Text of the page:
David Ortega voted last week for the approved plan for the rebirth of the former Los Arcos Mall, not because he liked it, but because he didn’t.
The Scottsdale city councilman’s actions are understandable, given parliamentary procedure: Only someone who voted on the prevailing side of an issue is allowed to ask that it be voted on again, otherwise those in the losing minority would be constantly asking for revotes to overturn the decision.
So on Monday Ortega plans to ask his fellow council members — all seven of them voted for the plan — to reconsider. It’s likely that on Monday his motion to reconsider will die without a second councilman to support it, though Councilman Bob Littlefield has teased that he might just to have the council revisit a deal he still has many qualms about.
Other council members don’t like Ortega’s about-face, although he is entitled to it. Parliamentary maneuvering is a part of our representative system of government. But it is only effective when it accomplishes something.
Ortega voiced his displeasure for the plan at the Feb. 18 meeting where the initial vote was taken and in the days afterward. He criticized the lack of review either by an outside consultant or by certain city staffers as well as what he termed last-minute changes in developer Steve Ellman’s share of sales taxes generated at the site.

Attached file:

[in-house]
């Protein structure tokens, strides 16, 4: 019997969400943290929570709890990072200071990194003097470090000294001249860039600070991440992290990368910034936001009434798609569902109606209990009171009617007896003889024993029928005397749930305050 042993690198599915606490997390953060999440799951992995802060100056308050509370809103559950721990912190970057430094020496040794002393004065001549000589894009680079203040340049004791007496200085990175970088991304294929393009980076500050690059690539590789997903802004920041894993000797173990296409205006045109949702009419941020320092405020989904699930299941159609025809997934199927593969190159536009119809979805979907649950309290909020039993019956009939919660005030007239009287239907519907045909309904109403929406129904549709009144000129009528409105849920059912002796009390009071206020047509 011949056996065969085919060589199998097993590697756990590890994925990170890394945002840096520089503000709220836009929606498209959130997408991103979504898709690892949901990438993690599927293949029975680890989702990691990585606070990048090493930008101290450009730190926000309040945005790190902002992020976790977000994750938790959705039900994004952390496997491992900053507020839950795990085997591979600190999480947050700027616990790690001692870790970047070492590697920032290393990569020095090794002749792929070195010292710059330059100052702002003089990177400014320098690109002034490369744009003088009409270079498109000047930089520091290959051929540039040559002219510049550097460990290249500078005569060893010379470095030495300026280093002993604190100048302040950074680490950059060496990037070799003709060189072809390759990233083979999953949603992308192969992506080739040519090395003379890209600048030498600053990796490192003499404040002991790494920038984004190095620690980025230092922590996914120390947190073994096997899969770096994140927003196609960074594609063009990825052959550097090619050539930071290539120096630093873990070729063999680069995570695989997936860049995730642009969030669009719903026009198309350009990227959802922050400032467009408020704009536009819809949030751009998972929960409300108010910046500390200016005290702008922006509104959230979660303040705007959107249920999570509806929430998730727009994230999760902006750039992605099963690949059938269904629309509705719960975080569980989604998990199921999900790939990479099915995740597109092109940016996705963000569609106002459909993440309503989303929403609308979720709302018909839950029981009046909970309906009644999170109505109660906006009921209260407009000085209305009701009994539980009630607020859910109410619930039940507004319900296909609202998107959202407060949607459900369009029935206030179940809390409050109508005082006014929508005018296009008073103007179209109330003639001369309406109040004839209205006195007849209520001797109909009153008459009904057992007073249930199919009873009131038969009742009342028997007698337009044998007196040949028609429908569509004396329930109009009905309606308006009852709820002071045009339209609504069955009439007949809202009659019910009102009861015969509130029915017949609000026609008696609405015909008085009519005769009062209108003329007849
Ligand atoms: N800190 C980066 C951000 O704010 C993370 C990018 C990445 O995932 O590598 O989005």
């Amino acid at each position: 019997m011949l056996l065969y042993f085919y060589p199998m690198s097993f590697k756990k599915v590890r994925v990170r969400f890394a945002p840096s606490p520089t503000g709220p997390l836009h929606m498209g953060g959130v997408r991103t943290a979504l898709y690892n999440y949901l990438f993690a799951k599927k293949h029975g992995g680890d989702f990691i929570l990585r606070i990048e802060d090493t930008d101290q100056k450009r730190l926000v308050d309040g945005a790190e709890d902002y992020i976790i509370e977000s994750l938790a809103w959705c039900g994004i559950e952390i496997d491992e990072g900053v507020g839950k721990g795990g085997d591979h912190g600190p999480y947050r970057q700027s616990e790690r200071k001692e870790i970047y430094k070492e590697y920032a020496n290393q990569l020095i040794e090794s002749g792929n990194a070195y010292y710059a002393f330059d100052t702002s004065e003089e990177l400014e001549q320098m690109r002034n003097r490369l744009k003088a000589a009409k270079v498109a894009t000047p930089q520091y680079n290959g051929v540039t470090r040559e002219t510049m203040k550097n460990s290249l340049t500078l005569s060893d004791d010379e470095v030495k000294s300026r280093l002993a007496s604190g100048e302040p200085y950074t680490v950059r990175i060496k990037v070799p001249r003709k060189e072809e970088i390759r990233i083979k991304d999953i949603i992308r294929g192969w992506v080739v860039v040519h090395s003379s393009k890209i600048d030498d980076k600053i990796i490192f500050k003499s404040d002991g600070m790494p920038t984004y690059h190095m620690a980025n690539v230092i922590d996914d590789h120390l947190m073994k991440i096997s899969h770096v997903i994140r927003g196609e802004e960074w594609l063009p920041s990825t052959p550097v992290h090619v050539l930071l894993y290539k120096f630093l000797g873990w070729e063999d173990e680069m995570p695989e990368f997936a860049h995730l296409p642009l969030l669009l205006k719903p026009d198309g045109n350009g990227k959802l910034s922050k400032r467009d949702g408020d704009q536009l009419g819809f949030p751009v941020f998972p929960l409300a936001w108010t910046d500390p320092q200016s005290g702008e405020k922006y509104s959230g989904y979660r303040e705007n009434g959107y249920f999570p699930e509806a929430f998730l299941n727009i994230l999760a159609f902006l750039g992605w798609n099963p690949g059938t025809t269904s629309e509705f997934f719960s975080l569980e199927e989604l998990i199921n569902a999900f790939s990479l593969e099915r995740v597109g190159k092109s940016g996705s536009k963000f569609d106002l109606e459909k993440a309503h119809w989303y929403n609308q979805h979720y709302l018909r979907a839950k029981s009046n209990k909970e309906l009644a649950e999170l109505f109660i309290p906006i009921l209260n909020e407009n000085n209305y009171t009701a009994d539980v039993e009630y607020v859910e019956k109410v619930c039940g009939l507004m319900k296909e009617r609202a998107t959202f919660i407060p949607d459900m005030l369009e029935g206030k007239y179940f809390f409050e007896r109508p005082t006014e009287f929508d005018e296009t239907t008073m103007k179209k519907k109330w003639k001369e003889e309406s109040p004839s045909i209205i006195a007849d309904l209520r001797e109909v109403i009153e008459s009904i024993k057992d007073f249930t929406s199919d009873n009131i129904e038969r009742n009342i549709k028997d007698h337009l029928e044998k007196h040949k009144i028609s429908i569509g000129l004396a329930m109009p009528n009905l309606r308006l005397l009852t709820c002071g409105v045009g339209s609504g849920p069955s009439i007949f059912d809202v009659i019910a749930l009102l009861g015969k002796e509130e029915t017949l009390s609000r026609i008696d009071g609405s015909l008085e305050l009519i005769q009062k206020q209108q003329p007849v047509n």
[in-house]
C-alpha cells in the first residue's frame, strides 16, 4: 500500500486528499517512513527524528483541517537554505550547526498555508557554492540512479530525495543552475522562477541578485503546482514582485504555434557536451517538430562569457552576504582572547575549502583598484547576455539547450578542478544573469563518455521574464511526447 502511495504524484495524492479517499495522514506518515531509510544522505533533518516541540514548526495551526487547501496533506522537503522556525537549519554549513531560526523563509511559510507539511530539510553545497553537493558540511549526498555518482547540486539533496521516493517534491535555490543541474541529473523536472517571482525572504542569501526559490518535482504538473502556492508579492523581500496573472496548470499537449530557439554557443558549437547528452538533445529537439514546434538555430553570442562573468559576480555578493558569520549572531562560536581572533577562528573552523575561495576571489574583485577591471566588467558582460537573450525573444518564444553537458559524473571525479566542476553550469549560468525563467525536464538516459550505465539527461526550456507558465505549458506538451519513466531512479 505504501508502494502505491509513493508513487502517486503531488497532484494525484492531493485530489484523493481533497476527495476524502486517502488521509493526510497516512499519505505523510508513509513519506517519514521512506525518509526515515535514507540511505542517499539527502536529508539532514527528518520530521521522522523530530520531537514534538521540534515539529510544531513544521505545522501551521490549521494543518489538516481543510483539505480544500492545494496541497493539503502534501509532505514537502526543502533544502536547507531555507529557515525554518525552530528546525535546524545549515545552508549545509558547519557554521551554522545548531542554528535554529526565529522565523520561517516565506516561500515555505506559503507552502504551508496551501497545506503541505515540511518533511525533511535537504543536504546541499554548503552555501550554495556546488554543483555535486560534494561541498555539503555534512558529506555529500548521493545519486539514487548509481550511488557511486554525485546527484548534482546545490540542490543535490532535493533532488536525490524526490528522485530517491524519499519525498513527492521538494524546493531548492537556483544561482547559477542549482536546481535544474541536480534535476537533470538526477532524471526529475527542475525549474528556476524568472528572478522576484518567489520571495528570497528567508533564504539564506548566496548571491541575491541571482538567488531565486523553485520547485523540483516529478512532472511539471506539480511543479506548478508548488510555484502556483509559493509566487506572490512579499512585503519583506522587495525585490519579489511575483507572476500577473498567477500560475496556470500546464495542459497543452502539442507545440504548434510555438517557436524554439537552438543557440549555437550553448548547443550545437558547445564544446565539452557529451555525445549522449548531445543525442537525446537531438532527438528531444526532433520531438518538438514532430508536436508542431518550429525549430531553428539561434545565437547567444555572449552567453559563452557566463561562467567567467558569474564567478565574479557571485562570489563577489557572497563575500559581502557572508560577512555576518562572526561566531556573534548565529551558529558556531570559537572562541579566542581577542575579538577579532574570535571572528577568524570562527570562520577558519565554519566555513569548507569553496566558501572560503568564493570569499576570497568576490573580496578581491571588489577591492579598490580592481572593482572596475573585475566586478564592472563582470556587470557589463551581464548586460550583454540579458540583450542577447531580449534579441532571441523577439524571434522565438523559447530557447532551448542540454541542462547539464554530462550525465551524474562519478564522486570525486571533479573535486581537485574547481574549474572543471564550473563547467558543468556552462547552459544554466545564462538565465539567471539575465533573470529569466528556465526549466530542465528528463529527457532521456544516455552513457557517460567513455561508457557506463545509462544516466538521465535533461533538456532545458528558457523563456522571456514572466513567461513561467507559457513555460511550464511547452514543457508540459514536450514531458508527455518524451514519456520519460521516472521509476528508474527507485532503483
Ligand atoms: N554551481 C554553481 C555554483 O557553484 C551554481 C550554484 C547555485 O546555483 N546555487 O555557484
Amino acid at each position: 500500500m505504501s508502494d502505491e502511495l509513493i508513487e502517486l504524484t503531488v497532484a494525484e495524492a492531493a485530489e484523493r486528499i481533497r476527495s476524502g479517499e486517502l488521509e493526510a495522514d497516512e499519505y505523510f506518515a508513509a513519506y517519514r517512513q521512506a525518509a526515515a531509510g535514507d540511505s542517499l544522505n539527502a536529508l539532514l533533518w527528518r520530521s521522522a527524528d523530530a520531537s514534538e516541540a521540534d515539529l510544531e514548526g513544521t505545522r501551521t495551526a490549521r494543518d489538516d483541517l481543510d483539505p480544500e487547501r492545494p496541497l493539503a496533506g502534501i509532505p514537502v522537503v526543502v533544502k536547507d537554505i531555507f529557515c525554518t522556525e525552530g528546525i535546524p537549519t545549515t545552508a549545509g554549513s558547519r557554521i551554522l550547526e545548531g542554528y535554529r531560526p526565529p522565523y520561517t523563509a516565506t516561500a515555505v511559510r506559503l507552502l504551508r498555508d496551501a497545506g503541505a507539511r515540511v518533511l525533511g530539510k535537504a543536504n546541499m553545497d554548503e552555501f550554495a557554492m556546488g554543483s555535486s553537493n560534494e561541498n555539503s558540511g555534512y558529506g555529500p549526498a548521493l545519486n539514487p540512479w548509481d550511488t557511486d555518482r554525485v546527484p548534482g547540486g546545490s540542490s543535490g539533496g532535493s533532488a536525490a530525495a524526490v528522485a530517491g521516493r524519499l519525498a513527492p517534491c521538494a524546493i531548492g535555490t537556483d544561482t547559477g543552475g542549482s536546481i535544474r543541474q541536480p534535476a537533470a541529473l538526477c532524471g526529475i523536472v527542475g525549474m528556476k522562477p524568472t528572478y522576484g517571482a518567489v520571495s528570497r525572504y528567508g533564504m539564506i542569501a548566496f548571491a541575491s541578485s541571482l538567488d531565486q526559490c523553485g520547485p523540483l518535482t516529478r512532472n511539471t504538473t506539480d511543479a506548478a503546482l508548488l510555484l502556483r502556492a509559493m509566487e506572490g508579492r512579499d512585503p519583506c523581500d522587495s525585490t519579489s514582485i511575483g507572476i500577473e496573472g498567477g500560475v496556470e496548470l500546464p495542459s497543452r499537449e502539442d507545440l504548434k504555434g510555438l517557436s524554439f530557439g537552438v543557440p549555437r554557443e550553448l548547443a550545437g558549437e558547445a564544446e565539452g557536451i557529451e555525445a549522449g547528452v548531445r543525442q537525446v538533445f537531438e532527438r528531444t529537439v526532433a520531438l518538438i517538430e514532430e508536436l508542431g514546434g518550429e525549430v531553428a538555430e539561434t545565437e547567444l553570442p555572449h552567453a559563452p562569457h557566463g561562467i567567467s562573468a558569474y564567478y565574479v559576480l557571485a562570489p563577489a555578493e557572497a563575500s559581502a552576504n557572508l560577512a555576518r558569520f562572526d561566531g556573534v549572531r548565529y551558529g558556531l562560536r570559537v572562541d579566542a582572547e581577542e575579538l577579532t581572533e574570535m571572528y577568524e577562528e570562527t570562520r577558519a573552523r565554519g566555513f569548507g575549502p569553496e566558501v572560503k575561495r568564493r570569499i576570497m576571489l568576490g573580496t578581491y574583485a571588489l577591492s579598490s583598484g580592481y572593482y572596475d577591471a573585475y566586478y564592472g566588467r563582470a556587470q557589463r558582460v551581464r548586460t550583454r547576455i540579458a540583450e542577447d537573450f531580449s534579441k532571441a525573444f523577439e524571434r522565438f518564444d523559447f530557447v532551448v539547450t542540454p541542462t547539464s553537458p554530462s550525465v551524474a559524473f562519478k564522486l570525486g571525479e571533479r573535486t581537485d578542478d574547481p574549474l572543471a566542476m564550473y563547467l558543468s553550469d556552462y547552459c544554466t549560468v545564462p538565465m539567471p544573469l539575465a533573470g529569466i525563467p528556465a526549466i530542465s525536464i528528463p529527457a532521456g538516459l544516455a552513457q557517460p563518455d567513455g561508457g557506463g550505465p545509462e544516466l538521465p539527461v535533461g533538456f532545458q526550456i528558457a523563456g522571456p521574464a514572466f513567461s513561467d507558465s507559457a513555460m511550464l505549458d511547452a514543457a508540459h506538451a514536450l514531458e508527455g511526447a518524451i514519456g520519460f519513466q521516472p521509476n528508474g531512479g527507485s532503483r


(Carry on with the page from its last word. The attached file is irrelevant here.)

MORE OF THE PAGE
But Ortega’s 13th-hour machinations are just another example of Scottsdale’s nearly five-year funk: Too little, too late.
To this day Mayor Mary Manross maintains that in the spring of 2001 she had four votes on the council of people who wanted to work out Ellman’s original hockey arena/upscale retail project with him. But Ellman either didn’t believe that or, if he did, was too exhausted by the interminable number of unproductive, unnecessary hoops the part-timid, part-hostile council was making him jump through to want to deal with Scottsdale any longer.
Ellman found a Glendale City Council willing to approve his arena — unwisely with no scrutiny at all — at a meeting where the consideration and voting took place in less than 30 seconds.
Ortega’s concerns may be valid, but the council’s inaction or weak action on so many concerns has likewise worn out the electorate, which now seems satisfied taking just about anything at Los Arcos. Ortega’s colleagues have heard these loud sighs of resignation from the public. Ortega should, too.